One train that was always guaranteed to rattle the windows of my booking office and leave a vortex was “The Bristolian” Paddington to Bristol Temple Meads service. My office was over the down main line at Southall, nine miles from Paddington. Even if I was busy booking tickets you could feel and hear “The Bristolian” passing underneath. If the window was open, the notes and warrants in the cash tray moved. This train had its origins in a non-stop Paddington to Bristol service introduced in 1935 to mark the centenary of the Great Western Railway. For the down journey via Bath it was allowed 105 minutes for the 118.3 miles. The up journey was 117.6 miles via Wootton Bassett with more gradients to cope with. World War Two put a stop to this prestige service until well into the mid to late 1950s when attempts were made to recapture the glory days.
In my time on the railway, “The Bristolian” was in its last days as a steam-hauled non-stop service. The service was worked by “Castle” and “King” class locomotives from the sheds at Old Oak Common, London, and Bath Road, Bristol. The locomotives known to be “the good ‘uns” were kept for the service to be driven and fired by top link men. I knew three firemen who had worked “The Bristolian” in their time. It was a thrilling job for them but also hard work on the shovel to maintain the timings. In 1957, the schedule was 100 minutes for the non-stop journey with seven or eight coaches making up to 300 tons of train. There was pride in the job – and an unofficial league chart – as to which crew could achieve the quickest runs. Quite often, Bristol was reached in between 96 and 98 minutes on the down run. In 1958 with “Castle” class locomotive 7018 “Drysllwyn Castle”, a time of 93 minutes and 50 seconds with an eight-coach train was achieved on the up journey with Driver Russe of Bristol. 7018 had been fitted with a double chimney, four-row superheater and an improved mechanical lubricator, all of which made possible a top speed of 100 mph, or just over on the “racing ground” stretches. The record with the heavier “King” class locomotives was about 96 minutes. We have, of course, “Castle” class 4073 “Caerphilly Castle” and “King” class 6000 “King George V” in the National Collection.
My London firemen friends spoke of the careful preparation of the locomotive that went into running “The Bristolian”. At the shed, driver and fireman checked and oiled round, got a good fire with ideal boiler pressure and water level before filling the tender with water and moving to the shed signal. The locomotive then followed the empty coaching stock from the carriage sidings into Paddington, the fireman coupled up and looked out for the “right away” at 8.45 a.m. Once the green flag was waved, the locomotive was worked hard to gain speed out of the station into the suburbs. Southall would be passed at around 75 mph and speed might be up to 90 mph at Slough 18 miles out. 31 minutes was allowed to pass Reading which was 36 miles from London. Drivers tried to get through in 29 minutes to have time in hand although this was rarely needed as the train was signalled two sections clear ahead and was very rarely cautioned or brought to a stand. There would be a “Please explain” if it was! The expectation on the footplate was that the trip would be accompanied by the ringing of the Automatic Train Control bell, not the warning horn. The train ran through the Platform 4 line at Reading General station and was limited to 80 mph there. Anyone on the platform stood well back. There was a standing joke with Old Oak Common men that the Wyman’s bookstall on Platform 4 would put down its shutters when “The Bristolian” was due through as they didn’t want their newspapers caught in the train’s vortex! Such was the noise on the footplate that sign language and shouting was the only way for the crew to communicate. There was a lot of pointwork with the locomotive and tender rolling at Reading, and the fireman was advised to sit briefly to avoid getting black and blue from being thrown around. But once through the station and over the points it was back on the shovel and watching the pressure and water gauges until Keynsham, five miles from Bristol. Very wisely, the Working Timetable noted that “four-wheeled vehicles must NOT be conveyed on this train”.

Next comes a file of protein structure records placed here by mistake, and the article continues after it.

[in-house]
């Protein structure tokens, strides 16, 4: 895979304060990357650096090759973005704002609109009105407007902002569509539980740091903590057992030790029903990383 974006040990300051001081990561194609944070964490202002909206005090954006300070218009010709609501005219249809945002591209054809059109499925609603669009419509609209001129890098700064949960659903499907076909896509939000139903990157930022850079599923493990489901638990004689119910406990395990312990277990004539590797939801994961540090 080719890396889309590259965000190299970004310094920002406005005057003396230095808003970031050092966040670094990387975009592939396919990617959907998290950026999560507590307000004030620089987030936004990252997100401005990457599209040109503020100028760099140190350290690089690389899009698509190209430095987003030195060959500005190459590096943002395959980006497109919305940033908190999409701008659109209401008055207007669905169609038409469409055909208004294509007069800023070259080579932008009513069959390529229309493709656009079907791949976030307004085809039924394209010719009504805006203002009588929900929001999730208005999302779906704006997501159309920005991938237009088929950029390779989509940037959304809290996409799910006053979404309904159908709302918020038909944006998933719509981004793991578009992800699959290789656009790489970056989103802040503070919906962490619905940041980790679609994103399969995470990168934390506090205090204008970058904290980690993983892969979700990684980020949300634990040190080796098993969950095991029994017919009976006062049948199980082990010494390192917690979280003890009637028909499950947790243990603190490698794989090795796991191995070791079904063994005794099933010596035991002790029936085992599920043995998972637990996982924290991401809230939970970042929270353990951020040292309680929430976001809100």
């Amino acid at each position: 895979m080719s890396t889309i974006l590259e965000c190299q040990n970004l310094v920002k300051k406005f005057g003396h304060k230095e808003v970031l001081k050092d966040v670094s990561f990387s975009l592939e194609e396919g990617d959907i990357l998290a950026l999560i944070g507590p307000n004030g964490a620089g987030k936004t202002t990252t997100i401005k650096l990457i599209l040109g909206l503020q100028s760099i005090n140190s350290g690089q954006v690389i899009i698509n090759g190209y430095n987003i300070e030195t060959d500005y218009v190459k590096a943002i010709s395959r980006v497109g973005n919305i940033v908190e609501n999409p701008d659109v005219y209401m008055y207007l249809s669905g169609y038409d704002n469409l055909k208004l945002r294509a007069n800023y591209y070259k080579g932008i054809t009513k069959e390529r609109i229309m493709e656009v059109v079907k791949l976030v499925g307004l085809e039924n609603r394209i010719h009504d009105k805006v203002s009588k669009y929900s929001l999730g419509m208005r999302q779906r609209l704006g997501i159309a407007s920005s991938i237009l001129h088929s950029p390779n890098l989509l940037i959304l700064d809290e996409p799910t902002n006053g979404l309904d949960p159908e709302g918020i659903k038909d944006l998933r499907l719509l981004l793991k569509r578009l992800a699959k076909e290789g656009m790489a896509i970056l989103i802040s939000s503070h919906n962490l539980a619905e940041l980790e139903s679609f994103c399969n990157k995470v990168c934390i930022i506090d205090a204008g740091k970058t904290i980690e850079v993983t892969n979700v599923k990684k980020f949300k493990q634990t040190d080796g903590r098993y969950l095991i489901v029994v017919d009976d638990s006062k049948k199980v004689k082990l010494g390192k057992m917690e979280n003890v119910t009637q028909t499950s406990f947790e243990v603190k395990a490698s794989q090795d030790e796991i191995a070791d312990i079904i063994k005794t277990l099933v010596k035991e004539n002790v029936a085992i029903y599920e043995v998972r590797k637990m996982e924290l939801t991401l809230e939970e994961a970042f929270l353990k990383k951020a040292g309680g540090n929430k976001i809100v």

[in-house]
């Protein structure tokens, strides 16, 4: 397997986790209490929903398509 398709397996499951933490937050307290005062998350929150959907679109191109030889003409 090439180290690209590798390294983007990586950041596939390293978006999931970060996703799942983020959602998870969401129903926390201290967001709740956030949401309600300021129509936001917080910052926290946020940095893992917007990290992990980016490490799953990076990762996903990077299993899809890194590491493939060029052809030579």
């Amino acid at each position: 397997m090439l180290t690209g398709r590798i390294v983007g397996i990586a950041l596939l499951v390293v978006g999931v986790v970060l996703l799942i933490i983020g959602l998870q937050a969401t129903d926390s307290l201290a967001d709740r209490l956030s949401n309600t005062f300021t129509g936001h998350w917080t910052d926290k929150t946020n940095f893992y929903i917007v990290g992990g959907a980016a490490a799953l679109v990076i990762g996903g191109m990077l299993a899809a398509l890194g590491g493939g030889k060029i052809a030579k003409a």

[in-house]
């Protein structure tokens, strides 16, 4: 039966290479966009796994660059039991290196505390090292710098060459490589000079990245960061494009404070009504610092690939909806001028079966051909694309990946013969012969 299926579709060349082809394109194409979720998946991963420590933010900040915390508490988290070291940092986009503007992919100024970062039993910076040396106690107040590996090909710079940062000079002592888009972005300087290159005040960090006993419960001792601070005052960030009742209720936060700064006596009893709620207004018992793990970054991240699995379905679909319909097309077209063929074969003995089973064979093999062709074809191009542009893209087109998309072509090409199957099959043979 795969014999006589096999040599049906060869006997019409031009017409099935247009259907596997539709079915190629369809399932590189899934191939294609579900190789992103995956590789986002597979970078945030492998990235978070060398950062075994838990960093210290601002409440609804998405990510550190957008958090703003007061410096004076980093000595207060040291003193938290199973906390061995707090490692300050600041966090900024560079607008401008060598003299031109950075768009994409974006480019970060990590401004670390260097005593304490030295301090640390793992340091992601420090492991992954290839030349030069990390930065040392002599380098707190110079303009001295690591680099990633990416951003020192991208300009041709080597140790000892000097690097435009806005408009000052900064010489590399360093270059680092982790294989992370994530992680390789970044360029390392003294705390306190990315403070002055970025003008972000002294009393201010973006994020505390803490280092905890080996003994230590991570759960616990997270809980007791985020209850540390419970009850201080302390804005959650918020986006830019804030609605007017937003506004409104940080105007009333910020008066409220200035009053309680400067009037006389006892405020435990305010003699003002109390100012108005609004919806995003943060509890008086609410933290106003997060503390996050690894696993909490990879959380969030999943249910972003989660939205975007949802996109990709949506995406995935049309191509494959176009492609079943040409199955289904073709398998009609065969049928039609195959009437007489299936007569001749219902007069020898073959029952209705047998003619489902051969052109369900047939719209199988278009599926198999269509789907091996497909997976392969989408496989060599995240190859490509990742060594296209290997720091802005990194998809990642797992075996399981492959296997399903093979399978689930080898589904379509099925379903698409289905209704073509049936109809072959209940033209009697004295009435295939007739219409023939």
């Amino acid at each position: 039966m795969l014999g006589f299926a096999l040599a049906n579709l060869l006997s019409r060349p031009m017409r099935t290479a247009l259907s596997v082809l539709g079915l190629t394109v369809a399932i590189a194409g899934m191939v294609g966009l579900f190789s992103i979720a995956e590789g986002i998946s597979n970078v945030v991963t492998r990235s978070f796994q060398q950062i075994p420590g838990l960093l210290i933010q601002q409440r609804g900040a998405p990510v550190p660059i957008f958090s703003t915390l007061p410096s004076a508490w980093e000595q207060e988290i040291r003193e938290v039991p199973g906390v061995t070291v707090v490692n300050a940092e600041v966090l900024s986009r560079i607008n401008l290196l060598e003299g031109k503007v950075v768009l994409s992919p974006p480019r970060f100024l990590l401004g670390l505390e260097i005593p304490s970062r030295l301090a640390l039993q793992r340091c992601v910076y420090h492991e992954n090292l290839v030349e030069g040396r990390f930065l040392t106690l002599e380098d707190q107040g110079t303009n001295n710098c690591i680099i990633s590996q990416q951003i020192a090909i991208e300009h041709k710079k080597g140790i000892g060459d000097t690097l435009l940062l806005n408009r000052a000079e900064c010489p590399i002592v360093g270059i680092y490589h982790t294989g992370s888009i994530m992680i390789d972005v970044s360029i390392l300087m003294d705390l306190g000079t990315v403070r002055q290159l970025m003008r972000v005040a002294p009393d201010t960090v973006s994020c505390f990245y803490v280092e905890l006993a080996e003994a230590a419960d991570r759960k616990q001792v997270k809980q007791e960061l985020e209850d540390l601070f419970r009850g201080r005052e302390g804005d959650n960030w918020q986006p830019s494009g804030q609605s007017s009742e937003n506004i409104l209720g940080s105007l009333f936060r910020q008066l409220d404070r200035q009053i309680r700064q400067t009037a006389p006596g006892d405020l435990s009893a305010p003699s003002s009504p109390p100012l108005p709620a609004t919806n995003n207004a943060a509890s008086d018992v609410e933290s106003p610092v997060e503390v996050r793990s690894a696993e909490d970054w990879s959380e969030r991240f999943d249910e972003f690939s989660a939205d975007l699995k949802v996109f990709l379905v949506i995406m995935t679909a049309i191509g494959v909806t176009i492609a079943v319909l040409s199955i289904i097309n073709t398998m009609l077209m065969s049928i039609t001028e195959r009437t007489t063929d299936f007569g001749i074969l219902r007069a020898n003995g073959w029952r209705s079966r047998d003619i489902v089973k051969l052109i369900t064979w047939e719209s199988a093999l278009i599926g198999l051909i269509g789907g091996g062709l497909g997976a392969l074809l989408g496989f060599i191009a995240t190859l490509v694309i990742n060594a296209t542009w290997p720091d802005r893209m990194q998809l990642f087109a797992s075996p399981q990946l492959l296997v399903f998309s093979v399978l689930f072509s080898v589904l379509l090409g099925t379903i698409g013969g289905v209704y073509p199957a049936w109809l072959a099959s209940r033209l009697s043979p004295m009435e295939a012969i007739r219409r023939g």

In the early 1960s, “The Bristolian” had ceased to be a non-stop service when a stop was put in at Bath Spa. By this time, the train was starting to be diesel-hauled with BR Western Region’s new diesel-hydraulic fleet. By this time, the schedule had been increased from 105 minutes non-stop to 118 and 119 minutes. The new diesel locomotives at the time were limited to 80 mph maximum speed, so the prospect of doing “the ton” at Dauntsey and Somerford was a thing of the past until the IC125 High Speed Trains came along.
Mike Peart is the co-author of Volumes 3 (Freight Marshalling Yards), 4 (Level Crossings) and 5 (Train Detection and Control) of the “History & Development of Railway Signalling in the British Isles” series, and “Trains of Hope”, all published by The Friends of the National Railway Museum. He’s been an active Friend of the NRM since 1994 and was a founder member of the Great Western Society in 1961.
The King class was also the most powerful ever British 4-6-0 design; it had the highest permissible axle load of 22½ tons, and the largest fire grate of 34.3 square feet of any British narrow firebox locomotive design.
King George V was withdrawn from service in 1962. It was subsequently preserved at Swindon and then at Bulmer’s Railway Centre in Hereford. In 1971 the locomotive broke a three year ban on steam locomotives on the mainline which came into effect in 1969, thus consolidating its place in preservation history.
It was claimed for the National Collection in 1975 and is on display now at the National Railway Museum in York.
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